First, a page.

Consumers and business owners have historically based decisions about where to bank on access, convenience, and the price of products and services, but with the economy in a tailspin, customers above all want to be sure their money is safe and that their bank is not in danger of failing.
According to a survey conducted by the New York brand strategy firm Lippincott, customers rank financial stability as their top priority when choosing a bank. Personal relationships — often touted by community bankers as a key differentiator between small and large banks — ranked very low in importance both for customers choosing a new bank or switching banks after a merger.
Robert Passikoff, the president of Brand Keys Inc. in New York, said consumers "wouldn't have cited financial stability a year ago," but the turmoil in the financial markets in recent months has eroded their confidence.
Steven Reider, the president of Bancography, a banking consulting firm in Birmingham, Ala., agreed.
"Stability has certainly increased in importance," he said. "We have seen some large names leave the industry in a way that many would have never predicted a year ago. These are times of seismic shifts, and the question is, Is my bank going to be around?"
Community banks appear to be particularly well positioned to capitalize on the consumer unrest, the survey showed. Middle-income consumers, high-net-worth individuals, and small-business owners all have an increasingly better opinion of community banks than of other financial institutions.
Michael D'Esopo, senior partner at Lippincott a and co-author of the survey, which was released last week, said "there is a real skepticism in the marketplace" toward larger institutions. "This is a real opportunity from the community banking standpoint to bring on some of these customers."
Among Lippincott's "general audience" of 703 people polled, community banks and credit unions scored 5.5 on a 7-point favorability scale. National banks followed at 4.9, regional banks ranked at 4.5, and independent financial advisers and brokerage firms were at 4.2. Those rankings were similar for both a high-net-worth subset, as well as for small-business owners.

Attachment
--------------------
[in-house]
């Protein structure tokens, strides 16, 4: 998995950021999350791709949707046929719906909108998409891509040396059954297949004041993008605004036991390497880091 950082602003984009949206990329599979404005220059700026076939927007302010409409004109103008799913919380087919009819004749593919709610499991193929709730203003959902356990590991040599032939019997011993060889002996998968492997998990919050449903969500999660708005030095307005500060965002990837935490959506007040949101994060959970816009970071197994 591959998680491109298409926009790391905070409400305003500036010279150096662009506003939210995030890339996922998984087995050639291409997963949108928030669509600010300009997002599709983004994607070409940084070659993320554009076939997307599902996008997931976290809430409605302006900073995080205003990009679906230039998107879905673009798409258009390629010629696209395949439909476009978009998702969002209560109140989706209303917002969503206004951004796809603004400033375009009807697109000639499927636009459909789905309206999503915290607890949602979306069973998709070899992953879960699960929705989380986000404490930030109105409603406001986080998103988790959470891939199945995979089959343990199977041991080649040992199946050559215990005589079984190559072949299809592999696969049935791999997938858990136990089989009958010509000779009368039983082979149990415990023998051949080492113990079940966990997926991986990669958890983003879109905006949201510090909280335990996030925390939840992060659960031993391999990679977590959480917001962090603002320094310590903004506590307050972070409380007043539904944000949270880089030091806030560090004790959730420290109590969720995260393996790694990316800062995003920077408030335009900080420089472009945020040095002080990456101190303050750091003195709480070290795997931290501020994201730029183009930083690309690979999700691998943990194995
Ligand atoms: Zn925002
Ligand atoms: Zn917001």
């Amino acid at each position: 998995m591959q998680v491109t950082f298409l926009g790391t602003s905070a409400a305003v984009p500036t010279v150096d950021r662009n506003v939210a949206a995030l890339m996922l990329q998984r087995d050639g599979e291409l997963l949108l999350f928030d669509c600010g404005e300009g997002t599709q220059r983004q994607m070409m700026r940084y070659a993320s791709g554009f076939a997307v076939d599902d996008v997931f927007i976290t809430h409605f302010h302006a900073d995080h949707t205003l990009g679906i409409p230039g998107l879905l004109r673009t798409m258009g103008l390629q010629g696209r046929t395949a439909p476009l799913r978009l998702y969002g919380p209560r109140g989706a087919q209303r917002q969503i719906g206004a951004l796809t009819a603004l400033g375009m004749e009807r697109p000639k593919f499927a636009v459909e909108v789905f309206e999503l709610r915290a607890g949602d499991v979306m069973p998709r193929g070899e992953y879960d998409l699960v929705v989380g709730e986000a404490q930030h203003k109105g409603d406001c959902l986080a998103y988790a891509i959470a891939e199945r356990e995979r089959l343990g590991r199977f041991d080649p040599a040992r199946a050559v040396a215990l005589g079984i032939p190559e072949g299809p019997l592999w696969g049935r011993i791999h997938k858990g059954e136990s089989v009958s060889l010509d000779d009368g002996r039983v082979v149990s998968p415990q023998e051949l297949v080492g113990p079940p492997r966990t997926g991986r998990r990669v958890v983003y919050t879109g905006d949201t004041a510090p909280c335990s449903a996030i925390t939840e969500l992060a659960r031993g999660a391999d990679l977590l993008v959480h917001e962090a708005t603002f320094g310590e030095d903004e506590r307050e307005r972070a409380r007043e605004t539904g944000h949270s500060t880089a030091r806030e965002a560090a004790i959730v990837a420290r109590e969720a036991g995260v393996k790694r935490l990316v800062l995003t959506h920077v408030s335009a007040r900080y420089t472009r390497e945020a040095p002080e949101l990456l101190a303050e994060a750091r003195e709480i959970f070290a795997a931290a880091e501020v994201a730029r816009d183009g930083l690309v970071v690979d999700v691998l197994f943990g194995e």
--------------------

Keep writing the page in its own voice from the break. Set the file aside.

Mr. Reider said that if community banks are to make a customer grab, they must get across that they are pillars of stability and demonstrate the competitiveness of their products and services.
"Community banks have been given a gift by the major money-center institutions," he said. "This is their chance to tell their story."
In an interview with American Banker last month, Peyton Patterson, the chairman, president, and chief executive of the $8.2 billion-asset NewAlliance Bancshares Inc. in New Haven, said she was spending more time than ever talking directly to customers about the health of the Connecticut bank.
"They want to know if credit quality and capital levels are strong," she said. "And they want to know the CEO."
Ms. Patterson said that communicating a message of stability has become a bigger part of a bank CEO's job description.
Last month, for example, she wrote an open letter to the community that appeared as a full-page advertisement in the New Haven edition of The New York Times, assuring customers that NewAlliance never engaged in any risky lending and was on solid financial footing. For good measure, she told them that NewAlliance has "nearly twice the capital needed to be categorized as 'well capitalized' by our regulators."
Lippincott's Mr. D'Esopo said that in the months leading up to the peak of the economic crisis in September, community banks had become better at telling customers about their positions of strength. In recent months, though, the trouble at the larger banks has worked in favor of the smaller institutions, with many reporting record inflows of deposits.
The effort to spread the message of stability is also happening internally. Mr. Reider said that nearly all the banks he deals with have given their employees — from tellers to back-office folks — talking points to explain the bank's health and to let them know it was not involved in subprime lending.
However, Mr. Reider said that continued growth is the best way for a bank to convey stability.
"We are advising our clients to be take a business-as-usual approach," Mr. Reider said. "They should be considering new branches and new products" because "that sends a signal that we believe in our institution and we believe in our community."
Another growth opportunity for community banks is brokerage and investment services.
The Lippincott survey showed that customers and business owners looked askance at independent financial advisers and brokerage firms.
The brokerage industry's image has no doubt been tarnished by the collapse of Lehman Brothers and the well-documented problems of Merrill Lynch & Co. Inc. (which is being sold to Bank of America Corp.), and a number of banks are looking to ramp up their brokerage and wealth management units.
Mr. Reider said the brokerage field's issues present another opportunity for community banks to spread the word that they have many of the same capabilities of Wall Street firms.
"The smallest banks have the ability to take advantage of that chance," he said. "Even if they don't have in-house services, many can provide those investment services through partnerships."